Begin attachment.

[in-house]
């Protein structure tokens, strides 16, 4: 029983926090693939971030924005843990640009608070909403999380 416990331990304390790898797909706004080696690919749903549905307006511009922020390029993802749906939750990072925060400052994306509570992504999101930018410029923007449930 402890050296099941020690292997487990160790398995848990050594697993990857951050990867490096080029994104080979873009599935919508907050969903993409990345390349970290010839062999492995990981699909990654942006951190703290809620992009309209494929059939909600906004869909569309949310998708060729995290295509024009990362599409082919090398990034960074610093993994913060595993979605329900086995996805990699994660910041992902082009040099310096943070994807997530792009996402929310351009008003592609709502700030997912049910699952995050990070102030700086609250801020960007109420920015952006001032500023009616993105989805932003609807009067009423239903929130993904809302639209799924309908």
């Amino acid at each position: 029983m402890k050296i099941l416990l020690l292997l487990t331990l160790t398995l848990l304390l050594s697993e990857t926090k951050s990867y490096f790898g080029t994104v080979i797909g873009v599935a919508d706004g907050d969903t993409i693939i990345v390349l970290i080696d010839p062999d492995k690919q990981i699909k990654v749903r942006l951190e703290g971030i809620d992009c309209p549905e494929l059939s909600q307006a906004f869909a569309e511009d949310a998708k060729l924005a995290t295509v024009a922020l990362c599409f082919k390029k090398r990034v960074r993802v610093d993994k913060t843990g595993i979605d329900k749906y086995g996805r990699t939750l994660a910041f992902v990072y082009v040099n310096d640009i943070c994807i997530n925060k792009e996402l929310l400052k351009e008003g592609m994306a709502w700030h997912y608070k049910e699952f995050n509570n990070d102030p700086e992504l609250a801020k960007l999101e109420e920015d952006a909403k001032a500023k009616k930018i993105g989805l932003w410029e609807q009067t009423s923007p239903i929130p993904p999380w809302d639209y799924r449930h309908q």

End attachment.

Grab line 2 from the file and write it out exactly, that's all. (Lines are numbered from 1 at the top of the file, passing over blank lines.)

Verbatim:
């Protein structure tokens, strides 16, 4: 029983926090693939971030924005843990640009608070909403999380 416990331990304390790898797909706004080696690919749903549905307006511009922020390029993802749906939750990072925060400052994306509570992504999101930018410029923007449930 402890050296099941020690292997487990160790398995848990050594697993990857951050990867490096080029994104080979873009599935919508907050969903993409990345390349970290010839062999492995990981699909990654942006951190703290809620992009309209494929059939909600906004869909569309949310998708060729995290295509024009990362599409082919090398990034960074610093993994913060595993979605329900086995996805990699994660910041992902082009040099310096943070994807997530792009996402929310351009008003592609709502700030997912049910699952995050990070102030700086609250801020960007109420920015952006001032500023009616993105989805932003609807009067009423239903929130993904809302639209799924309908």